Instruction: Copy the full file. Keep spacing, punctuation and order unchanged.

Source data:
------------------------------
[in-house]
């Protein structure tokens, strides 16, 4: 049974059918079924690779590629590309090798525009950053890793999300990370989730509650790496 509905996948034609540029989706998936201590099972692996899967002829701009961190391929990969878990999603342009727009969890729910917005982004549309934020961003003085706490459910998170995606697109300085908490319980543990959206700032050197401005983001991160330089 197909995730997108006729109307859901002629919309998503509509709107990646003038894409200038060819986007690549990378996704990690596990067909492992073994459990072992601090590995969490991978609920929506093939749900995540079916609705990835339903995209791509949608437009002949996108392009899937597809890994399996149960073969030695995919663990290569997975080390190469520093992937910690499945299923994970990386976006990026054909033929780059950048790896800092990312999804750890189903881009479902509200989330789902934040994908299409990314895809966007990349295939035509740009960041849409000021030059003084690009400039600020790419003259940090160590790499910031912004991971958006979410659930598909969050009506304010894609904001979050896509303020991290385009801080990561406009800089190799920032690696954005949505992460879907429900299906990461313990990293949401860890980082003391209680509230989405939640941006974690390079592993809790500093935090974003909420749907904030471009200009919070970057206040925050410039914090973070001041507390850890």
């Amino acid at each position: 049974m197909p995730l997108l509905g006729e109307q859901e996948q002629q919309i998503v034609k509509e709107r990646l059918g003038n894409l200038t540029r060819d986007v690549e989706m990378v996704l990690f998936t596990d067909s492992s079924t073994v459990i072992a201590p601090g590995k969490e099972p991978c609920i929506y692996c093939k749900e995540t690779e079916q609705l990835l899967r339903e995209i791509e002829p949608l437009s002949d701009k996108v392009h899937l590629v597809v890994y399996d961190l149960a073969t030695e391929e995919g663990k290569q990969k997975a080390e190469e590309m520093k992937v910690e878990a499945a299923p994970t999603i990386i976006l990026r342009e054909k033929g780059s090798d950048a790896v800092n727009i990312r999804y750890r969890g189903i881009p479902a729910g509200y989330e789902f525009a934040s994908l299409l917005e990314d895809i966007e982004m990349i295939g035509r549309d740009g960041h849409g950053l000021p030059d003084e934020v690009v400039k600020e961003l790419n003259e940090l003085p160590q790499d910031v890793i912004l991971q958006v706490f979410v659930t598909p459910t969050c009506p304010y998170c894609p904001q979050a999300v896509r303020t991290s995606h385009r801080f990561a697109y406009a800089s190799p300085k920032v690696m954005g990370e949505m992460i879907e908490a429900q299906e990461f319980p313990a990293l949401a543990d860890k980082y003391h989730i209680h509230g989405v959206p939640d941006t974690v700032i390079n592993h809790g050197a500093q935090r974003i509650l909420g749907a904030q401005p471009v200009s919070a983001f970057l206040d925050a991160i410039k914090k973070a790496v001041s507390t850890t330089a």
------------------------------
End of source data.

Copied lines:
[in-house]
């Protein structure tokens, strides 16, 4: 049974059918079924690779590629590309090798525009950053890793999300990370989730509650790496 509905996948034609540029989706998936201590099972692996899967002829701009961190391929990969878990999603342009727009969890729910917005982004549309934020961003003085706490459910998170995606697109300085908490319980543990959206700032050197401005983001991160330089 197909995730997108006729109307859901002629919309998503509509709107990646003038894409200038060819986007690549990378996704990690596990067909492992073994459990072992601090590995969490991978609920929506093939749900995540079916609705990835339903995209791509949608437009002949996108392009899937597809890994399996149960073969030695995919663990290569997975080390190469520093992937910690499945299923994970990386976006990026054909033929780059950048790896800092990312999804750890189903881009479902509200989330789902934040994908299409990314895809966007990349295939035509740009960041849409000021030059003084690009400039600020790419003259940090160590790499910031912004991971958006979410659930598909969050009506304010894609904001979050896509303020991290385009801080990561406009800089190799920032690696954005949505992460879907429900299906990461313990990293949401860890980082003391209680509230989405939640941006974690390079592993809790500093935090974003909420749907904030471009200009919070970057206040925050410039914090973070001041507390850890």
């Amino acid at each position: 049974m197909p995730l997108l509905g006729e109307q859901e996948q002629q919309i998503v034609k509509e709107r990646l059918g003038n894409l200038t540029r060819d986007v690549e989706m990378v996704l990690f998936t596990d067909s492992s079924t073994v459990i072992a201590p601090g590995k969490e099972p991978c609920i929506y692996c093939k749900e995540t690779e079916q609705l990835l899967r339903e995209i791509e002829p949608l437009s002949d701009k996108v392009h899937l590629v597809v890994y399996d961190l149960a073969t030695e391929e995919g663990k290569q990969k997975a080390e190469e590309m520093k992937v910690e878990a499945a299923p994970t999603i990386i976006l990026r342009e054909k033929g780059s090798d950048a790896v800092n727009i990312r999804y750890r969890g189903i881009p479902a729910g509200y989330e789902f525009a934040s994908l299409l917005e990314d895809i966007e982004m990349i295939g035509r549309d740009g960041h849409g950053l000021p030059d003084e934020v690009v400039k600020e961003l790419n003259e940090l003085p160590q790499d910031v890793i912004l991971q958006v706490f979410v659930t598909p459910t969050c009506p304010y998170c894609p904001q979050a999300v896509r303020t991290s995606h385009r801080f990561a697109y406009a800089s190799p300085k920032v690696m954005g990370e949505m992460i879907e908490a429900q299906e990461f319980p313990a990293l949401a543990d860890k980082y003391h989730i209680h509230g989405v959206p939640d941006t974690v700032i390079n592993h809790g050197a500093q935090r974003i509650l909420g749907a904030q401005p471009v200009s919070a983001f970057l206040d925050a991160i410039k914090k973070a790496v001041s507390t850890t330089a």